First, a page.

20 Years of Solitude
Barrel-chested and bull-necked, Will had cerulean blue eyes that offset the safe, sturdy gravity of his body and made me feel as though I were drowning. They were the kind of eyes described in novels as being washed out, like the sky. If I had grown up in the middle of the rainforest, and Will’s eyes had been the first blue eyes I ever saw, I would’ve thought he was either a god or on his death bed.
I was 20 years old and despite it being only our first date, Will was already one of my favorite people. We sat at a candlelit table in a restaurant in the basement of the Italian Workman’s Club in Madison, Wisconsin. Two bottles of wine in, I stared into his eyes and recalled a short story by Gabriel Garcia Marquez.
“It’s about a man and woman who meet every night in a dream and recognize each other by repeating the phrase, ‘Eyes of a Blue Dog.’ But upon waking, the woman can’t remember what the man looks like. She writes their phrase throughout her town, but the man can’t remember anything from his dreams, and they walk by each other like two ships passing. I can’t imagine anything sadder.”
I don’t recall if Will responded. My eyes misted, and, drunk, we left. He took me to his small walkup apartment and we sat in his living room and talked about our dreams. I was still figuring mine out, which meant I had no real idea yet what I was doing with my life, but Will was in college and had already set course. Surrounded by books about Latin American politics and discussing his need to gain a higher level of fluency in Spanish, he grew animated when talking about a future that would take him far away from Wisconsin.
“I’m going to work in Central and South America.”
I waited for him to tell me more, but instead, he kissed me, and we soon fell into his bed. He was everything I wanted: adventurous, hilarious, and intense. In the dark, with only the light from a streetlamp shining across his broad chest, he stared at me through his wide, azure eyes.
When eventually I turned to sleep, I felt a gnawing feeling in the pit of my stomach. I had grown up having daddy issues because of an absent, alcoholic, gambling father, struggled with my own drug addiction, and just generally had difficulty with men. In the back of my mind, I grappled with the idea that I was unworthy of love.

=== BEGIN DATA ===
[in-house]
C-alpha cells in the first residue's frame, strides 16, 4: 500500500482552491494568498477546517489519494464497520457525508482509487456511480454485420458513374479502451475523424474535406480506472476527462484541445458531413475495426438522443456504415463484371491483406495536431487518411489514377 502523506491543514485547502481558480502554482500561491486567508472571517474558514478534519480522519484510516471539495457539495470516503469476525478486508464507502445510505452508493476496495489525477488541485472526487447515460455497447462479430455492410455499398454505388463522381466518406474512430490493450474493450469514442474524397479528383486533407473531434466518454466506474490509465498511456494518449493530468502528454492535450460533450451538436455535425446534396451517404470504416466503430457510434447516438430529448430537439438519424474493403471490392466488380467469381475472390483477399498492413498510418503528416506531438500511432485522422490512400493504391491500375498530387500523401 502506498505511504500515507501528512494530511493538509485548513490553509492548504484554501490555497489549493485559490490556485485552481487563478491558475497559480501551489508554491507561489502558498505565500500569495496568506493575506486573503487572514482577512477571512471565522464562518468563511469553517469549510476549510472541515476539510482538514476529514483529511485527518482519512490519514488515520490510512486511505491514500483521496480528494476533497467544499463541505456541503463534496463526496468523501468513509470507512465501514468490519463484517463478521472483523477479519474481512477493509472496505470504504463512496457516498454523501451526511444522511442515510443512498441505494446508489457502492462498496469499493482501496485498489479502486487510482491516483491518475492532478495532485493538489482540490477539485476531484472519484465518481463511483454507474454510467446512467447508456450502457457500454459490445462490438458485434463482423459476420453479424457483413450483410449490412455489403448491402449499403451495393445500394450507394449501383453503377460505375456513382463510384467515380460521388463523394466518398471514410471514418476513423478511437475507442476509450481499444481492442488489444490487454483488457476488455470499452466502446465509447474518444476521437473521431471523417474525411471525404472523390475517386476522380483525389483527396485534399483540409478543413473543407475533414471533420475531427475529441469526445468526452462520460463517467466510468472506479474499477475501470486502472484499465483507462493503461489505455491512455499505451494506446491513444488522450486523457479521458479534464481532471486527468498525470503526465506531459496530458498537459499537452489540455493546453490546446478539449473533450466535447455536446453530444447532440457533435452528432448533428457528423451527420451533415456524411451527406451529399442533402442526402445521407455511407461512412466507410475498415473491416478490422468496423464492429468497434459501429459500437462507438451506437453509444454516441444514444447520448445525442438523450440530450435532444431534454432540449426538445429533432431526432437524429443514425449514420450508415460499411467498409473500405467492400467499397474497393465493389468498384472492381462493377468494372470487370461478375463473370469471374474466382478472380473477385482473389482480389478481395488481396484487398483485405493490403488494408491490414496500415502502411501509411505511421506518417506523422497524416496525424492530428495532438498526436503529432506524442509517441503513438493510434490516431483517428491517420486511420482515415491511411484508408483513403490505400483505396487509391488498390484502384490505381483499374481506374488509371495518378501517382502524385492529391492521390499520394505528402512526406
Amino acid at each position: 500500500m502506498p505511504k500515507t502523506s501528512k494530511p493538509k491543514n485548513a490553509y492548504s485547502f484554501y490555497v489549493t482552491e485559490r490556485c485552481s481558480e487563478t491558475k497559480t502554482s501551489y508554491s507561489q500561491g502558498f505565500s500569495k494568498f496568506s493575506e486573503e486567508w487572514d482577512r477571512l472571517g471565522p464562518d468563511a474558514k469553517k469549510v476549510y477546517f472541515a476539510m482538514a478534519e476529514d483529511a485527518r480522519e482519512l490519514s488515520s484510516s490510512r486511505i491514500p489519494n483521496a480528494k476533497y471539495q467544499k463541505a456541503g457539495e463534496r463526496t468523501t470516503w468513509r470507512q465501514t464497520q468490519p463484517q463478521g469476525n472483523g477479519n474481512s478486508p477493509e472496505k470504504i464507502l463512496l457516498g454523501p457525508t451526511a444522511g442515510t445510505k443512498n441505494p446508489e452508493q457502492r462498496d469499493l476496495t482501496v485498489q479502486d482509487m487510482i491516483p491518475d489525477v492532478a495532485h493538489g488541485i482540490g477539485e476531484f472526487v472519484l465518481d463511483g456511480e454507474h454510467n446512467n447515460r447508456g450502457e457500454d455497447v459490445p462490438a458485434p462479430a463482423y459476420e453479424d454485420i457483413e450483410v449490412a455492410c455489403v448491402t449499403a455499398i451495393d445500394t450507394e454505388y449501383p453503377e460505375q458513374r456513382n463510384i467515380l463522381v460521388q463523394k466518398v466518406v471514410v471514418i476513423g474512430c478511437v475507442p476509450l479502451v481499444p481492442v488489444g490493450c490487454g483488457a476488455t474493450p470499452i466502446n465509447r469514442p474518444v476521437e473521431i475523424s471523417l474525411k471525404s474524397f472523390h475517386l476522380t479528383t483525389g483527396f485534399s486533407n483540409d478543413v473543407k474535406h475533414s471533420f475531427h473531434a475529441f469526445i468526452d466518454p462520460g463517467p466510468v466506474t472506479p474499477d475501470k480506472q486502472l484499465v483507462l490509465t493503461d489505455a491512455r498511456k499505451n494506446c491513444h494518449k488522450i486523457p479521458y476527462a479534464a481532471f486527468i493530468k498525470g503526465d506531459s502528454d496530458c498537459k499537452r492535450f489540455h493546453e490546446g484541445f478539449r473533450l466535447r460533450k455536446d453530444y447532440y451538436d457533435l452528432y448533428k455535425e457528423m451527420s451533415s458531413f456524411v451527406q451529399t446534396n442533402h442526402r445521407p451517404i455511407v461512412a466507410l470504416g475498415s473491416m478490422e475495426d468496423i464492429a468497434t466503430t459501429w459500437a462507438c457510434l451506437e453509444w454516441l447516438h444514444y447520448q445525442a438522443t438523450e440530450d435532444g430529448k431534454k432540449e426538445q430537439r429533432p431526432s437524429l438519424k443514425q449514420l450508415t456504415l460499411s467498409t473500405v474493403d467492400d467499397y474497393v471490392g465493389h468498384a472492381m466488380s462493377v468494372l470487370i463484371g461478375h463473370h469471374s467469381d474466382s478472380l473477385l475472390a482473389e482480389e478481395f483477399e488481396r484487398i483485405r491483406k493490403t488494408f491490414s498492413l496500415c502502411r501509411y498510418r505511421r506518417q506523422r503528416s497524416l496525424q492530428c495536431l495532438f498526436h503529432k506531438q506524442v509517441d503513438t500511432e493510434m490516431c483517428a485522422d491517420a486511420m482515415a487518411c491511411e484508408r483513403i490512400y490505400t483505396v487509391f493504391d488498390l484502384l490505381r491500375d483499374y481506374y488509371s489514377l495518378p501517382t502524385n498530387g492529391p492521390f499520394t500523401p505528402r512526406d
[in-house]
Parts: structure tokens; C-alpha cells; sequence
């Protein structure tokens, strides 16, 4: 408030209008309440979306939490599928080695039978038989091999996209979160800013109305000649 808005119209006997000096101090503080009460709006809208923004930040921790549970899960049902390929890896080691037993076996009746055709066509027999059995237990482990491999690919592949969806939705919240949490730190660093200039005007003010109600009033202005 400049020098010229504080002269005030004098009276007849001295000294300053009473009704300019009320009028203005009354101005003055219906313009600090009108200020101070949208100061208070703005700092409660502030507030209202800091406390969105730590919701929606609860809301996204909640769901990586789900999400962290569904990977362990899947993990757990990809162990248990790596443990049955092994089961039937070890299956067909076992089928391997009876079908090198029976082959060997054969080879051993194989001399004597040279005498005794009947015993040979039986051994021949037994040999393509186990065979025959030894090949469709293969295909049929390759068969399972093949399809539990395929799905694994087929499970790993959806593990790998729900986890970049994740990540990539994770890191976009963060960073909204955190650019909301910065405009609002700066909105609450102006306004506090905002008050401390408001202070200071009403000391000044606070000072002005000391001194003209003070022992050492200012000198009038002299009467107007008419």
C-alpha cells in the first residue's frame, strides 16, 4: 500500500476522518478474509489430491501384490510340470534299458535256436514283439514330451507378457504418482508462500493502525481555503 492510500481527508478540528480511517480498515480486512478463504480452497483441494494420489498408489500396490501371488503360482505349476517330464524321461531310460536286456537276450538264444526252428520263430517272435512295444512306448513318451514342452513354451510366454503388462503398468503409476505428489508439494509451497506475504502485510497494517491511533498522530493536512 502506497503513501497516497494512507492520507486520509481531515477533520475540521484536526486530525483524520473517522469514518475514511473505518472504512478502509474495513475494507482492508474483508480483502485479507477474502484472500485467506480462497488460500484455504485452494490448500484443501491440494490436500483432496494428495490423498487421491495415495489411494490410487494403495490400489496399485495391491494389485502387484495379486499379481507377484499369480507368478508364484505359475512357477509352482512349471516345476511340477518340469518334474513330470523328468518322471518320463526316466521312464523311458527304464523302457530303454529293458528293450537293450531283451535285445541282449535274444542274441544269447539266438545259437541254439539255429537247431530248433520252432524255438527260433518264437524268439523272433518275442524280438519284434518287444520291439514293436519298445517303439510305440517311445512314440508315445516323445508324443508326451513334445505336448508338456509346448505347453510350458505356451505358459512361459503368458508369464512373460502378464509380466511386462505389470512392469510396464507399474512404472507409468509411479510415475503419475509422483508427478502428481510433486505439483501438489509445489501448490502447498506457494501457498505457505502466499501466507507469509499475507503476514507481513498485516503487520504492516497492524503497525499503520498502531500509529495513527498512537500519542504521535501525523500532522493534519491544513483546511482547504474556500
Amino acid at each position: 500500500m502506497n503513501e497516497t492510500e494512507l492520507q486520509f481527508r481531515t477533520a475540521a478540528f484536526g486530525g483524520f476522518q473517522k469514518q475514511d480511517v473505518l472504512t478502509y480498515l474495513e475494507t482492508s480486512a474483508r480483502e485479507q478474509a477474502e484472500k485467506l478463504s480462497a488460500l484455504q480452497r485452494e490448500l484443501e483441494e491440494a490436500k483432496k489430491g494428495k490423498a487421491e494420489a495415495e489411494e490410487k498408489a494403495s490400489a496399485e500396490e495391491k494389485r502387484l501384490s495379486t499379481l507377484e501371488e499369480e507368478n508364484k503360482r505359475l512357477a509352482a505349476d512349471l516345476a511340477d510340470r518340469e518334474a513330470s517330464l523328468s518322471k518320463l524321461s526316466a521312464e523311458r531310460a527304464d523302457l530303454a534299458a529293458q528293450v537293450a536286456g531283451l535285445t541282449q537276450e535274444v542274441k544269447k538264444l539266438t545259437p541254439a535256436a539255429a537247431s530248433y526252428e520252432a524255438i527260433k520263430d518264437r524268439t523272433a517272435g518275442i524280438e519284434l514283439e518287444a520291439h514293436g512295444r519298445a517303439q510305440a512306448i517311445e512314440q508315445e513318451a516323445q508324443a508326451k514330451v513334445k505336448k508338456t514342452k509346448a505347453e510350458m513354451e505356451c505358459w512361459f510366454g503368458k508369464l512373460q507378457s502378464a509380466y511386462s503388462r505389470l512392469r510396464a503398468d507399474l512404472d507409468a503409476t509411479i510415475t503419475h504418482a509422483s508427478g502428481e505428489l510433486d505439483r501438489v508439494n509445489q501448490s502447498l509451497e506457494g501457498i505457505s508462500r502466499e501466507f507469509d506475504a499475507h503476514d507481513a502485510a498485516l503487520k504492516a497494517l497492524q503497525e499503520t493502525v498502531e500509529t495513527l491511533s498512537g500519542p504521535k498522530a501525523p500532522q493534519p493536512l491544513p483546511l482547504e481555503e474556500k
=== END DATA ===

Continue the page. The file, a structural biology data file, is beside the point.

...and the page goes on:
As Will curled up against me, I thought: Come morning, he’ll be like the man in the Garcia Marquez story – he will have forgotten all about me.
At the first signs of daybreak, I unwrapped myself from Will, quietly collected my things, and slipped out the door, vowing to cut off our communications to prevent the pain of him leaving me.
Yet I couldn’t quit Will. Not entirely.
Over the years, he moved to Indonesia, to England, to Colombia, to Minnesota. But he always came home, and occasionally, I’d run into him at some bar or another. We’d make small talk, have a drink or two, and end up in bed together. Each time, I felt that what we had would last forever. We spoke of getting a cabin in the middle of Oregon. He invited me to stay with hijm wherever he was living. Yes, I said, yes to all of it. But then dawn would break, and I’d disappear like a forest creature into the crepuscular fog.
One day, I received a letter sent from Colombia. “You would love the rainforest,” Will wrote. “Pink dolphins swim alongside my boat in the river. They are like nothing I’ve ever seen. I miss you.”
I kept that letter in a drawer for years, pulling it out occasionally to stare at his words and examine every curve of his handwriting for hidden meaning. Pink dolphins…He missed me… What did it all mean?
The years moved along. I had a series of relationships, bore a child with an abusive man, and then, just like that, decided I had had enough and finally started to pull my life together. Will moved to New York, and I ended up there too, to finish a degree in art history. He helped me move into my apartment in Greenpoint, and that evening, after I had tucked my daughter into her new bed, we sat on my front stoop drinking beers in the rain. It was that night, while listening to Will laugh, that I realized I was in love with him. And as sure as I knew anything, I knew that he loved me, too. My heart cracked wide open as we kissed.
The next morning I woke in a panic. My old fear filled me. He’d leave me. He always did. I heard my dad’s voice in my head: “Good things never last.” And another voice rumbled even deeper: “Leave. Run. Don’t look back.”
Life became more complicated. Will and I lived in two parts of the city about an hour apart, but my university was only a few blocks away from his apartment. We should’ve created many New York memories together, but even when he had a bad injury to his Achilles heel that left him largely immobile, I visited him only once. My dad had recently had his first heart attack, and my daughter’s father was giving me grief. I felt depleted, shaken, and alone.
Every night I’d sit surrounded by books on the couch in my apartment and just cry, rocking myself to sleep. Despite wanting to be there for Will, I felt incapable of opening myself to him even as I watched him hobble around on his crutches. Something was wrong with me for not being able to be a good friend – I knew that much – but my heart, like a stagnant pond, stood still.